Friday, January 18, 2002


It's just 5:30 p.m. on Ice Fishing Derby Eve as I sit down to type this. Early reports tell me there is a veritable tent city on ice where Saratoga Lake used to be as avid fishermen from all over the region have converged on our little valley to angle for the magic $25,000 prize fish my colleagues and I turned loose there Wednesday morning.

This is hardly my first derby, but it's my first in charge, my first turn as the Derby Dame and I'm pretty jazzed. I spent this entire day whizzing around town like a human pinball, collecting door prizes here (door prizes! You've never seen so many door prizes – or such quality in them!), picking up ticket stubs and money there, making bank deposits (counting our coffee klatsch this morning, the manager of our local bank saw me five times today, poor thing! But I just hate having that much cash on me, actually physically loathe money, the slightly greasy feel of it, the texture, the smell it leaves on my hands. Freud was right to equate it with excrement). We've loaded up our new chamber president's truck with all of the prizes and paraphernalia, we have two, count them, two travel trailers parked out at the lake to serve as derby headquarters – and unlike at certain other derbies in which I have participated this year, they will be impossible to mistake for anything but derby headquarters.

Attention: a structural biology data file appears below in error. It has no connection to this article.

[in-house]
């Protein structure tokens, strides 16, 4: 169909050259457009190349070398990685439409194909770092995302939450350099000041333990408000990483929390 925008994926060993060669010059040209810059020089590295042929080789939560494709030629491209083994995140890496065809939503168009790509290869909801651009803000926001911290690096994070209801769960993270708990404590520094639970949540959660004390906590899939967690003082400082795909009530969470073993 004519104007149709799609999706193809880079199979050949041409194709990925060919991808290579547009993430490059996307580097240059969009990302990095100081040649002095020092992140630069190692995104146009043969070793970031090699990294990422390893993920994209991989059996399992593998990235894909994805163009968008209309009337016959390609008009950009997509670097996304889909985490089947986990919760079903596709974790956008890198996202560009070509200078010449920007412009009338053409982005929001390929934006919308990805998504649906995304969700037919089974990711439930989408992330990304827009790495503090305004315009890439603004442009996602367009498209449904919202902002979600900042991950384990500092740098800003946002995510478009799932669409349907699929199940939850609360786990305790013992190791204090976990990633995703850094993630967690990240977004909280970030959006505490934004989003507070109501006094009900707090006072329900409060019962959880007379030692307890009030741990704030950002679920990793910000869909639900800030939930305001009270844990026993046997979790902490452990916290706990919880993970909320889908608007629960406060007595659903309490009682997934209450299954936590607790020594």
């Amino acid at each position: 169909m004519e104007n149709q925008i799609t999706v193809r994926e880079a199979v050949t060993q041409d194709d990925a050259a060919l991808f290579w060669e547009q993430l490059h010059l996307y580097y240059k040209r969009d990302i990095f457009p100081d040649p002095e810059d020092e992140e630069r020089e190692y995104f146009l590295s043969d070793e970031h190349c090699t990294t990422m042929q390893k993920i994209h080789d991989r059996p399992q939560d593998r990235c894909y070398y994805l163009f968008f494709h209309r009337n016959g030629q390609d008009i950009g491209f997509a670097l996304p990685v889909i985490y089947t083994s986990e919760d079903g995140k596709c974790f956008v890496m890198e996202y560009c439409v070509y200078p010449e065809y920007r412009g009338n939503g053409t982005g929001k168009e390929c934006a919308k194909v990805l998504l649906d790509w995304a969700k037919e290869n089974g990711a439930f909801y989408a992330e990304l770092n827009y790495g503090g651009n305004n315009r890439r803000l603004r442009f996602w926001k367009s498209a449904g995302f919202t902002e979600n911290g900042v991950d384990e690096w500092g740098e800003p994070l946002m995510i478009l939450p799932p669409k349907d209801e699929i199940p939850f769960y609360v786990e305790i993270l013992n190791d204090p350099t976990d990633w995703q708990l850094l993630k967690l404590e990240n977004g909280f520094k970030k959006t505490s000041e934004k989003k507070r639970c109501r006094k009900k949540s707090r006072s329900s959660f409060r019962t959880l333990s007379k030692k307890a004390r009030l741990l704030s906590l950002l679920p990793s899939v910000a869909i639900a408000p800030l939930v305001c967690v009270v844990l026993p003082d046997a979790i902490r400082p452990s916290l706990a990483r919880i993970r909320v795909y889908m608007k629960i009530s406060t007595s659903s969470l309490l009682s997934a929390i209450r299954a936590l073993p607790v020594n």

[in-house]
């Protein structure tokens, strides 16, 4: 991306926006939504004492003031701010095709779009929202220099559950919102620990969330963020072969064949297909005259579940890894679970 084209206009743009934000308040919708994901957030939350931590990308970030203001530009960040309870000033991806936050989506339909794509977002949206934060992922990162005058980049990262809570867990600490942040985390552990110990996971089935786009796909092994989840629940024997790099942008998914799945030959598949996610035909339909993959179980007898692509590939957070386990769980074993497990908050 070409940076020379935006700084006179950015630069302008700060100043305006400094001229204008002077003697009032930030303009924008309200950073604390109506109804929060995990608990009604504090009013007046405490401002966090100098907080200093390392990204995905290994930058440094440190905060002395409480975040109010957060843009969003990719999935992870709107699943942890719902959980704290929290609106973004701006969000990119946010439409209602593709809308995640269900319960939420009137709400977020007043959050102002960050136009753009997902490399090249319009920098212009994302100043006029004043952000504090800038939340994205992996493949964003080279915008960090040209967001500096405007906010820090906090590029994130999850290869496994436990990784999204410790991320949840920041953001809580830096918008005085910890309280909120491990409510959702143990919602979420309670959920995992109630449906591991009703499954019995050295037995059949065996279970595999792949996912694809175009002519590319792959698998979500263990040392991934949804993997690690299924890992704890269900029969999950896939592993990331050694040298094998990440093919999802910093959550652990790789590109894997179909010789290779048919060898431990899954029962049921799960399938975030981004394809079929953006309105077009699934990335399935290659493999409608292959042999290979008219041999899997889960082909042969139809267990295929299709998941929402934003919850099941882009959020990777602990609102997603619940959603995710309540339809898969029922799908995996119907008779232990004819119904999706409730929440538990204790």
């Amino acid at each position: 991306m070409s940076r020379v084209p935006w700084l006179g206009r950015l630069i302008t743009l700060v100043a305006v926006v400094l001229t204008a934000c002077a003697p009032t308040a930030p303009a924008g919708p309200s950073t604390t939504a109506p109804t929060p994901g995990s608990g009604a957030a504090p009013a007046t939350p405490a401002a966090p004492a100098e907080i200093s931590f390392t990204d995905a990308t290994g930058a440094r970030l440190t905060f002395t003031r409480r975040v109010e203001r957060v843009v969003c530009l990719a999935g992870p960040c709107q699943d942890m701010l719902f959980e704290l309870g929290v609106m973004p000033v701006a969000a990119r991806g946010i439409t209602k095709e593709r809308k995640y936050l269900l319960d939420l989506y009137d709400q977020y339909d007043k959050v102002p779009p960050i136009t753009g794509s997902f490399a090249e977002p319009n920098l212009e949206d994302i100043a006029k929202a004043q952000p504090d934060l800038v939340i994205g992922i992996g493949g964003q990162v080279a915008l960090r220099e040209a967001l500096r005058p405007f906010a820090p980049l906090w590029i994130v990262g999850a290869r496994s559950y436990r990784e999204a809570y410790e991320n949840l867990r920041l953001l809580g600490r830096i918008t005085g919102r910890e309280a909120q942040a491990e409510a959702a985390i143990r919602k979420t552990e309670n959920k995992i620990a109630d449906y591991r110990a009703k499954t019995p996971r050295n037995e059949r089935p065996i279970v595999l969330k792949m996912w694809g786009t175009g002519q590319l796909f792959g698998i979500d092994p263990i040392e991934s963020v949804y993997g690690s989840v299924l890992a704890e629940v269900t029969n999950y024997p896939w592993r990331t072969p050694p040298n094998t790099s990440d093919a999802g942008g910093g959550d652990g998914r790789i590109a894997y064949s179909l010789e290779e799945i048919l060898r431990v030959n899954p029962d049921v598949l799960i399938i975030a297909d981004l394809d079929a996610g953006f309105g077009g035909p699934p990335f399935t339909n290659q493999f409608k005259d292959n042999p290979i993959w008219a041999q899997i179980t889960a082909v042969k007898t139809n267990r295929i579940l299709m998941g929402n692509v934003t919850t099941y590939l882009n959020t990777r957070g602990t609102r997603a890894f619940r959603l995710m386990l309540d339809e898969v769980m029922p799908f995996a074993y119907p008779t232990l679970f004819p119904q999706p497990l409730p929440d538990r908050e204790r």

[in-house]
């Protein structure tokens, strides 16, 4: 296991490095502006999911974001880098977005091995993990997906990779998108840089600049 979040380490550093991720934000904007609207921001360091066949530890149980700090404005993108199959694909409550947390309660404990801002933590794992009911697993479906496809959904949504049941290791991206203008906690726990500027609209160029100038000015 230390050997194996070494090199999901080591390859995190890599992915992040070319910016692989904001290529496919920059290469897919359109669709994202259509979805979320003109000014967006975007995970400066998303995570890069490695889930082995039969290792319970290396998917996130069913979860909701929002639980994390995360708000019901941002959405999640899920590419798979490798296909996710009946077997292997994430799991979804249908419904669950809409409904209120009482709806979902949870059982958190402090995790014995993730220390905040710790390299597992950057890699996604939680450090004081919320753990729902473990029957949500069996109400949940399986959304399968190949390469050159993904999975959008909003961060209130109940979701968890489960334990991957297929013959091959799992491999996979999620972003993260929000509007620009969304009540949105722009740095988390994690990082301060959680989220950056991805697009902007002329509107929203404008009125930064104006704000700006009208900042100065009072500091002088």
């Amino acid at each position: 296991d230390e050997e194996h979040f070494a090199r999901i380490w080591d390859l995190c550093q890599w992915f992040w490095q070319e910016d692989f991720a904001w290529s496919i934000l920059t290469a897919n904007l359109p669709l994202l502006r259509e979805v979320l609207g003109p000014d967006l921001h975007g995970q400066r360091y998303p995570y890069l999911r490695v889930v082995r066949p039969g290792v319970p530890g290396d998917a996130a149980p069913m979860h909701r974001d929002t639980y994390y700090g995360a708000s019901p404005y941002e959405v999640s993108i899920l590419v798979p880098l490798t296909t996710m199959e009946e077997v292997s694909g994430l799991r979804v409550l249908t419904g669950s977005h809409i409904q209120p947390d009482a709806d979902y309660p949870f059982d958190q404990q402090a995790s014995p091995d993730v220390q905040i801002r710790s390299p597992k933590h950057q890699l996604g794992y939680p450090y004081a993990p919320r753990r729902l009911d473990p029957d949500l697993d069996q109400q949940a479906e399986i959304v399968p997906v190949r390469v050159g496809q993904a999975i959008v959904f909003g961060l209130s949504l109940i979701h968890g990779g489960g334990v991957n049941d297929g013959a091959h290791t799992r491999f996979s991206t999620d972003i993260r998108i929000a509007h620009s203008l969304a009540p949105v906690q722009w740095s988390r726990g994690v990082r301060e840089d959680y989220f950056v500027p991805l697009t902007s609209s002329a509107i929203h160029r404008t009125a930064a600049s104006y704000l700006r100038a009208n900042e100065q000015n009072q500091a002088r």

I've lined up a special celebrity derby offical, a popular Laramie bar singer who is also entertaining at my favorite local bar tonight and tomorrow night. As of this writing, I'm planning on taking up residence there both nights, but am very worried about pacing myself, as breakfast, courtesy of the Knights of Columbus, is at 5:30 a.m. each morning, and then I've hours and hours of being the one to whom everyone turns with problems ranging from "is that a trout or a sucker?" to "can we use minnows as bait if we kill them first?" to "what if the person who wins the giant 25 gallon bottle of schnapps is a teetotaler?"... so I'd better be at my best.

I don't suppose the weekend I'm anticipating is everybody's cup of tea, but right now the satisfaction of seeing plans begun back in September coming to some sort of fruition outweighs any dread of freezing cold, stress at unforseen difficulties, dismay at long hours, or disgust at all the cash I'm going to have to handle that lurk deep in the recesses of my brain, untouched by the repeated surges of adrenaline (and of powerful gratitude – those of you who do not live here cannot imagine how cool everyone is being, how generous with their time have been the volunteers I've drafted, how creative have been the businesses from whom I've solicited door prizes, how accommodating the media outlets through whom I've advertised this thing have been. Really, this is an event with so much history and goodwill attached to it that Clytaemnestra could have made it go well) which have helped me overcome every challenge so far.

But today is meaningless, as my ever-so-supportive coffee buddies never tire of telling me.

We'll see how I feel when I come in for java Monday morning.

Thursday, January 17, 2002